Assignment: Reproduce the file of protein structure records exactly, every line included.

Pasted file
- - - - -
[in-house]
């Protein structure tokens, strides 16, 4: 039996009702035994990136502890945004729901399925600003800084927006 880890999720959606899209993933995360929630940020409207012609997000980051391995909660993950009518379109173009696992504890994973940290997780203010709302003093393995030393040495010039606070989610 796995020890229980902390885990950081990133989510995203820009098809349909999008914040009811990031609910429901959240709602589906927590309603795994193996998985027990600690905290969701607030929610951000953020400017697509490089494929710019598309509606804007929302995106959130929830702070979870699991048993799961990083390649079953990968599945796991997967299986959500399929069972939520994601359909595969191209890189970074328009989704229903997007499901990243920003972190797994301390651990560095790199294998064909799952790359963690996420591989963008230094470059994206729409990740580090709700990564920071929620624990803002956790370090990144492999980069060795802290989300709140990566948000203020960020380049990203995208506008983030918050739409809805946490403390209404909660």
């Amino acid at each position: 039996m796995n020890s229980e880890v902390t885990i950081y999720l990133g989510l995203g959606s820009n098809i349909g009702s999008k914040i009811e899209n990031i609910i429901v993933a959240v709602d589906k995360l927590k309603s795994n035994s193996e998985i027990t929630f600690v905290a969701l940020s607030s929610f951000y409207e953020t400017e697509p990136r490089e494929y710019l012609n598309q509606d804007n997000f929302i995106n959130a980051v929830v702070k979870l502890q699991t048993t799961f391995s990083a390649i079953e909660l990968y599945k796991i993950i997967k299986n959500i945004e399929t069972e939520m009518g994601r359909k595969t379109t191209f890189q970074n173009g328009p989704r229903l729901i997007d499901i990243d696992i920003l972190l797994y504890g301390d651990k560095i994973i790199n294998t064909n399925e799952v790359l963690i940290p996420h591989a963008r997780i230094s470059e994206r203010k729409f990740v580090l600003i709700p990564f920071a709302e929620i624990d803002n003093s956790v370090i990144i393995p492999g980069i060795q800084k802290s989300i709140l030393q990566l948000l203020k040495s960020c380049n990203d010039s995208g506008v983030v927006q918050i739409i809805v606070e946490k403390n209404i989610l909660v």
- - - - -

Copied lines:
[in-house]
């Protein structure tokens, strides 16, 4: 039996009702035994990136502890945004729901399925600003800084927006 880890999720959606899209993933995360929630940020409207012609997000980051391995909660993950009518379109173009696992504890994973940290997780203010709302003093393995030393040495010039606070989610 796995020890229980902390885990950081990133989510995203820009098809349909999008914040009811990031609910429901959240709602589906927590309603795994193996998985027990600690905290969701607030929610951000953020400017697509490089494929710019598309509606804007929302995106959130929830702070979870699991048993799961990083390649079953990968599945796991997967299986959500399929069972939520994601359909595969191209890189970074328009989704229903997007499901990243920003972190797994301390651990560095790199294998064909799952790359963690996420591989963008230094470059994206729409990740580090709700990564920071929620624990803002956790370090990144492999980069060795802290989300709140990566948000203020960020380049990203995208506008983030918050739409809805946490403390209404909660």
């Amino acid at each position: 039996m796995n020890s229980e880890v902390t885990i950081y999720l990133g989510l995203g959606s820009n098809i349909g009702s999008k914040i009811e899209n990031i609910i429901v993933a959240v709602d589906k995360l927590k309603s795994n035994s193996e998985i027990t929630f600690v905290a969701l940020s607030s929610f951000y409207e953020t400017e697509p990136r490089e494929y710019l012609n598309q509606d804007n997000f929302i995106n959130a980051v929830v702070k979870l502890q699991t048993t799961f391995s990083a390649i079953e909660l990968y599945k796991i993950i997967k299986n959500i945004e399929t069972e939520m009518g994601r359909k595969t379109t191209f890189q970074n173009g328009p989704r229903l729901i997007d499901i990243d696992i920003l972190l797994y504890g301390d651990k560095i994973i790199n294998t064909n399925e799952v790359l963690i940290p996420h591989a963008r997780i230094s470059e994206r203010k729409f990740v580090l600003i709700p990564f920071a709302e929620i624990d803002n003093s956790v370090i990144i393995p492999g980069i060795q800084k802290s989300i709140l030393q990566l948000l203020k040495s960020c380049n990203d010039s995208g506008v983030v927006q918050i739409i809805v606070e946490k403390n209404i989610l909660v």